Background: Identifying brain changes in schizophrenia has been a major research focus for many years. Although impressive gains have been made in neuroimaging and brain electrophysiology, molecular and cellular markers of schizophrenia have lagged. There are no consistent biochemical markers for schizophrenia pathophysiology and none that reflect treatment course.
Methods: Samples were obtained from 25 postmortem schizophrenic brains and 31 nonschizophrenic controls. These samples were processed, and the synaptosomal fraction was isolated. Ten micrograms of protein from each of these samples was solubilized in a sodium dodecylsulfate sample buffer and separated on 10% (wt/vol) polyacrylamide gels. Monoclonal antibody (SMI-81) was incubated with the blots and, using quantitative Western blotting, we measured the relative amounts of SNAP-25 in these samples.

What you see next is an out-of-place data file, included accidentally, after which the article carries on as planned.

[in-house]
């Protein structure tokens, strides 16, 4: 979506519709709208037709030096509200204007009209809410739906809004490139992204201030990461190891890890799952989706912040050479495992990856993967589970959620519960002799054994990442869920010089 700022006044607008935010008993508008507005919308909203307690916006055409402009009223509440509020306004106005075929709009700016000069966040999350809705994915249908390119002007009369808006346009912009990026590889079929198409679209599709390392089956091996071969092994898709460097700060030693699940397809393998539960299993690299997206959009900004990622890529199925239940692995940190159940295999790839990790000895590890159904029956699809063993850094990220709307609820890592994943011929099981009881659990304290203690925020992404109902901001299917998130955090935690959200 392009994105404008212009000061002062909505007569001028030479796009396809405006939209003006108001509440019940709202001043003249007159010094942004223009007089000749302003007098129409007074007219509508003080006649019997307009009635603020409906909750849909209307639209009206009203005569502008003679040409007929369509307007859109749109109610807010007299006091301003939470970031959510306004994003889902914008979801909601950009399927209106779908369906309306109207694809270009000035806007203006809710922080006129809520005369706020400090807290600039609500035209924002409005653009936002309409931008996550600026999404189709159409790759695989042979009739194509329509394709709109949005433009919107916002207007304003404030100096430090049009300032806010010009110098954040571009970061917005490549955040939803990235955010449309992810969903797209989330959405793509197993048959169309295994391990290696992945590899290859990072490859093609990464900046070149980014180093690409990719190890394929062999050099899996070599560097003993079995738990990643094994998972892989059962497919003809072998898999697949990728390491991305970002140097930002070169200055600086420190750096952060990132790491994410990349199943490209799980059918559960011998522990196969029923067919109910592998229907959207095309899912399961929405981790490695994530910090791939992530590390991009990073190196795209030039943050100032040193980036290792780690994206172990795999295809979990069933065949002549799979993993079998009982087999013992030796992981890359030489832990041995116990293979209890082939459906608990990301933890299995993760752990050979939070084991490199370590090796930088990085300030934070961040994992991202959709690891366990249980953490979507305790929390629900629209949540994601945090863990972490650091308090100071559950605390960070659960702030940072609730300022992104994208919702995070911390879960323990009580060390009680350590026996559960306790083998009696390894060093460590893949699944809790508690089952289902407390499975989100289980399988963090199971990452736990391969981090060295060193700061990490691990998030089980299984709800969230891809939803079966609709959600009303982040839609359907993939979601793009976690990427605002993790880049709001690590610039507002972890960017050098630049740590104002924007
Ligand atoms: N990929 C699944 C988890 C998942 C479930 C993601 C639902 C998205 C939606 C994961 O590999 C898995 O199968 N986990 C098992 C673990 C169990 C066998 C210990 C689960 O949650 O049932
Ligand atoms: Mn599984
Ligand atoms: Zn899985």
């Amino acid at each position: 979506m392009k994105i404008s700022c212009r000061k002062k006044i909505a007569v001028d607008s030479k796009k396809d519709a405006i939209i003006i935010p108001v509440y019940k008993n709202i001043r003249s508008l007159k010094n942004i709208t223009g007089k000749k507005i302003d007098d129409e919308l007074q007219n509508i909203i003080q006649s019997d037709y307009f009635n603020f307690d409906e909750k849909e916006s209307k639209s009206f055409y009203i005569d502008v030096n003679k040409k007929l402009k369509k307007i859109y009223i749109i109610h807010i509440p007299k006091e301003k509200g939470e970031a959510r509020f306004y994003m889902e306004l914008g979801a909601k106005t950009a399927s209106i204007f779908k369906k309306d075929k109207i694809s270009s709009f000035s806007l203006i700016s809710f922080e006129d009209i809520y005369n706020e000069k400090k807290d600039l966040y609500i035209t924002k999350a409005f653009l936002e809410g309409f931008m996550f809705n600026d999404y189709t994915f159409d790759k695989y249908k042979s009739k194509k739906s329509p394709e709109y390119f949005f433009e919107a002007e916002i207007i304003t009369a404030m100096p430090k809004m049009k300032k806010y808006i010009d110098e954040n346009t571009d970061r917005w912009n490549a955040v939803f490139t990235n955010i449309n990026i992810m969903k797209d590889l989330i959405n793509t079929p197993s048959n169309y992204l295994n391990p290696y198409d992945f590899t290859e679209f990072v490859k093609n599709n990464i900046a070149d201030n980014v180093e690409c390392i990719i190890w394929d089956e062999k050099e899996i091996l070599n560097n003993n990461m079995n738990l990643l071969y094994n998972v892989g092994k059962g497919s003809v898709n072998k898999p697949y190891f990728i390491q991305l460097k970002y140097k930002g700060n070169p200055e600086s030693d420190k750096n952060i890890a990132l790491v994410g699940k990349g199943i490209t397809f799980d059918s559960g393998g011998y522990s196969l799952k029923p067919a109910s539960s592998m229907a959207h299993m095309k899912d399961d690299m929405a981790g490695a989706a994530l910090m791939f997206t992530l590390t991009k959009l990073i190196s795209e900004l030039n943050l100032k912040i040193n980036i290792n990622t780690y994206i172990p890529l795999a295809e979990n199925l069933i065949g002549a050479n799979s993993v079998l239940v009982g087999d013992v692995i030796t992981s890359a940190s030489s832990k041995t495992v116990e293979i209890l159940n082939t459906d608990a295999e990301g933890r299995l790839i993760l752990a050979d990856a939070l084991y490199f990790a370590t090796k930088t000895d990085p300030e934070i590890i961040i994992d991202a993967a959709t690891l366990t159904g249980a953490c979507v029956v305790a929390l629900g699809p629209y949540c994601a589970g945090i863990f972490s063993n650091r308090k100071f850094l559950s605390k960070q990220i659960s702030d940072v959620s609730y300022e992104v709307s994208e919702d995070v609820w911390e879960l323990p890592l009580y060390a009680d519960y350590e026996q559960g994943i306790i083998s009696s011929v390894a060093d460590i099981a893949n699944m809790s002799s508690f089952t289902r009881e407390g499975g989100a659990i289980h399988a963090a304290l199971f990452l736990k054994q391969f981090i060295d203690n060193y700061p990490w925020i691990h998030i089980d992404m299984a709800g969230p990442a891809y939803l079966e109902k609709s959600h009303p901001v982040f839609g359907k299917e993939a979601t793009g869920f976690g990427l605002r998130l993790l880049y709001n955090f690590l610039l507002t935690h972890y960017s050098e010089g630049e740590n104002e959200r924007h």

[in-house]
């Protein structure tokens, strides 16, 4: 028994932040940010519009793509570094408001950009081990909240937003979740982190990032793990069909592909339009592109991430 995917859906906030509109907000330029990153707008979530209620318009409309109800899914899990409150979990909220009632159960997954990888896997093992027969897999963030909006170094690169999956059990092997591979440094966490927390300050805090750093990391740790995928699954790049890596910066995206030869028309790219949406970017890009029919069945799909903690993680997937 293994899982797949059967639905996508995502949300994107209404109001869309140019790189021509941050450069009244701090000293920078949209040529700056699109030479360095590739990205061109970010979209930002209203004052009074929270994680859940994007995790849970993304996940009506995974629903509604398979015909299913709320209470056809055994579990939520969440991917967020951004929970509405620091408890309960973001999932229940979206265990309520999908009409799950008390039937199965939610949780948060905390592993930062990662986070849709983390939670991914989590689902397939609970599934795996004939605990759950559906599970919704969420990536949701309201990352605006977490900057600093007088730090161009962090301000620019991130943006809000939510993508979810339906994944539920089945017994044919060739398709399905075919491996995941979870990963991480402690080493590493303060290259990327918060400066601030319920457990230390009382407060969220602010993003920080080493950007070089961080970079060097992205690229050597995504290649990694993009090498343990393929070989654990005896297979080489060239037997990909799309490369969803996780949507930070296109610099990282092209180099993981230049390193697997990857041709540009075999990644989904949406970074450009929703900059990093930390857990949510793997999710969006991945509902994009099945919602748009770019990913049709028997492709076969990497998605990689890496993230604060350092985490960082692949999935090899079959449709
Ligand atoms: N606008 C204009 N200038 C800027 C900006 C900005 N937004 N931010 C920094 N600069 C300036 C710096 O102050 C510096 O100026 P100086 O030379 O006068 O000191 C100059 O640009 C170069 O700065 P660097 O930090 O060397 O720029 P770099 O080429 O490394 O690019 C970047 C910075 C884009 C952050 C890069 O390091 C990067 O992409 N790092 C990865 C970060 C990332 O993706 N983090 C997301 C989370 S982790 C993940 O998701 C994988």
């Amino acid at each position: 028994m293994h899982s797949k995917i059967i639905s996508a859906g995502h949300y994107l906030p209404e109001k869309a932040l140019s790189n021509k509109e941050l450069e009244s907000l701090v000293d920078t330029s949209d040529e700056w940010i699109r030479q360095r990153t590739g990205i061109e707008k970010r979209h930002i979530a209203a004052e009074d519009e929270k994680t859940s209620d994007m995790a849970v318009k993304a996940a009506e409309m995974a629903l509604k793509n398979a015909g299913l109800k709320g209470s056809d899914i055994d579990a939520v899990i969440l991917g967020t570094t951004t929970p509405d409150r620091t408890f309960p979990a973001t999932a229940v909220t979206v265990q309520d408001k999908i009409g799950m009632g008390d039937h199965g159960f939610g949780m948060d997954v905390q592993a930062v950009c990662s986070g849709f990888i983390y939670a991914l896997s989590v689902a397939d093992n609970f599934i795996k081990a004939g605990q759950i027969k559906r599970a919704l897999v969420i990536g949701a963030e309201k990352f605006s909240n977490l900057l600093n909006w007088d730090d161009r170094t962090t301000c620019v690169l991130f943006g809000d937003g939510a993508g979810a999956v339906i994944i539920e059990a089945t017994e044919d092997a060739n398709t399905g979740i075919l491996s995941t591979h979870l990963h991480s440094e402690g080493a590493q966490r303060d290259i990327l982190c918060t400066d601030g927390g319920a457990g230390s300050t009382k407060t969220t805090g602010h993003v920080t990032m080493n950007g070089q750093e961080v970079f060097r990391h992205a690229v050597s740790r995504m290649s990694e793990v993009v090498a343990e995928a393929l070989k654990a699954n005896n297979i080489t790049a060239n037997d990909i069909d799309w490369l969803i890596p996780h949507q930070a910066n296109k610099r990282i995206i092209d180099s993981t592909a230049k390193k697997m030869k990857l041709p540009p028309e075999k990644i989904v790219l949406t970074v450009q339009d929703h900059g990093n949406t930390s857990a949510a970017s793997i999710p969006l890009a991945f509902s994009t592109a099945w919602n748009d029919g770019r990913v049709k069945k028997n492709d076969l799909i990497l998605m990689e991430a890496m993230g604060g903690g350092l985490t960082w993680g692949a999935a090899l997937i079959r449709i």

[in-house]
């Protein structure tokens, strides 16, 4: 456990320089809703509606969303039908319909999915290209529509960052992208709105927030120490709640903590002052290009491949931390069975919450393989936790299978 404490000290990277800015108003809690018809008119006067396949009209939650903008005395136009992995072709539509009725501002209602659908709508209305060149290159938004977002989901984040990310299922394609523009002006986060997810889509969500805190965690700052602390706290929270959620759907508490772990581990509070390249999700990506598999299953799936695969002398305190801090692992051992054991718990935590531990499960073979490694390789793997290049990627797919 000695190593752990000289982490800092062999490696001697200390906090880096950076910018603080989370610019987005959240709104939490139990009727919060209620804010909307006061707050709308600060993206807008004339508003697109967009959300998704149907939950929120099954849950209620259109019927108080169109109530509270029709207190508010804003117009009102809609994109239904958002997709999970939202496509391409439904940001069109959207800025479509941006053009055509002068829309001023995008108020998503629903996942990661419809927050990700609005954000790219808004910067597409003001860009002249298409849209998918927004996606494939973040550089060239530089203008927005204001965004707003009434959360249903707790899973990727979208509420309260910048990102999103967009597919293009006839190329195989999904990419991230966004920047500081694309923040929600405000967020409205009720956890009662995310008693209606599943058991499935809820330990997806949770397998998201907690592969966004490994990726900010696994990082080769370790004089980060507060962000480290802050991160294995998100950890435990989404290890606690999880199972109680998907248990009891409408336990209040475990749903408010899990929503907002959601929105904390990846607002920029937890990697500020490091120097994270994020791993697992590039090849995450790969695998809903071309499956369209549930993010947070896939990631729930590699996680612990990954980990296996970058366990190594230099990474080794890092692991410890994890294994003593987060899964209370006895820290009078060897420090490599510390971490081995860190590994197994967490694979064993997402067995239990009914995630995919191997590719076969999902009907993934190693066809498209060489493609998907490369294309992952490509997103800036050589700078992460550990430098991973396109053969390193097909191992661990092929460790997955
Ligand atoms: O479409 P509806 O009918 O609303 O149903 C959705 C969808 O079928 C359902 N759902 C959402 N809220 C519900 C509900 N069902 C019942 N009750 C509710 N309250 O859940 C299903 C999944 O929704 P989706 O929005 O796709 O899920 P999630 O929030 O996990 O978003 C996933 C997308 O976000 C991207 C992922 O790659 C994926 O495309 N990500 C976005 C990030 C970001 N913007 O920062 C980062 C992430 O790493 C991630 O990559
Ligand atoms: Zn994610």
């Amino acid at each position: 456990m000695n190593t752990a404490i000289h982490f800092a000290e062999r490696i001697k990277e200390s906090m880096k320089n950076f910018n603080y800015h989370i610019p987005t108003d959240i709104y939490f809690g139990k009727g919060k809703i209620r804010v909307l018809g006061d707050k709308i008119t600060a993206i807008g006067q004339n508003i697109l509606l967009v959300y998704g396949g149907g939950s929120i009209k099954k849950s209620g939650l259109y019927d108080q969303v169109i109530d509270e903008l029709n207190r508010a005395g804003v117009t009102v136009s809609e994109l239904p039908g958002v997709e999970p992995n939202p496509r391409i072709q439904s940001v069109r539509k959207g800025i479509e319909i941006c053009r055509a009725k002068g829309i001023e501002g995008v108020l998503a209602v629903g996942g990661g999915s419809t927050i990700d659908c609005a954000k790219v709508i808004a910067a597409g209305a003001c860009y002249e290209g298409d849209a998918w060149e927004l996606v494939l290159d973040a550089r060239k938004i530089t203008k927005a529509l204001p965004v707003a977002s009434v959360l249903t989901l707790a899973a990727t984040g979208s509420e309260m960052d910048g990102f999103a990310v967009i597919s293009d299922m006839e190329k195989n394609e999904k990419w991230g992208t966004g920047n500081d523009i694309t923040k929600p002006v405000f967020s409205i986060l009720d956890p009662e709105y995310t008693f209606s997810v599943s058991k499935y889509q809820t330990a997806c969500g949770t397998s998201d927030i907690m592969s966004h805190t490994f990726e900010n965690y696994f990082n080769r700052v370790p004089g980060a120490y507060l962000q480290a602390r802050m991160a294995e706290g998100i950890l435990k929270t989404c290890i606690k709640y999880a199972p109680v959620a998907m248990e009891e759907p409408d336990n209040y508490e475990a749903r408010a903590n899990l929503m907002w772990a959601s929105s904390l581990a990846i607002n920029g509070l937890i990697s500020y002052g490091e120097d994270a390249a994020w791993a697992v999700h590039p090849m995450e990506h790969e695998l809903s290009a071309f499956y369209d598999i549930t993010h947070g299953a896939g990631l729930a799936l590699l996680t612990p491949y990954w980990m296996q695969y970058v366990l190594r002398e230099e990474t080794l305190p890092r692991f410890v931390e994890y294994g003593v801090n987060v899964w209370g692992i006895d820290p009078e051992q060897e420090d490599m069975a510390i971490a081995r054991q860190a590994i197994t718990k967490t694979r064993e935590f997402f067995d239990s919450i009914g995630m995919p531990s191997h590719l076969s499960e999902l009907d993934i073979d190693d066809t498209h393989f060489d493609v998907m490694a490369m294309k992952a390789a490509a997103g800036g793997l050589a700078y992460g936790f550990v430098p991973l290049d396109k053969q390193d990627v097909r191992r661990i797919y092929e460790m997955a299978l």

Results: We report altered levels of SNAP-25 in both the inferior temporal cortex (Brodmann area 20) and prefrontal association cortex (Brodmann areas 9 and 10) in postmortem brains of patients with schizophrenia relative to nonschizophrenic controls. Normal levels of SNAP-25 are noted in schizophrenics in area 17, decreased levels in areas 10 and 20, and an elevated level in area 9.
Conclusions: These data support cytoarchitectural observations that the cerebral cortex of schizophrenic patients has extensive pathology. The data presented here, along with data on other brain-specific proteins, indicate a complicated molecular adaptation to the causative factors of schizophrenia.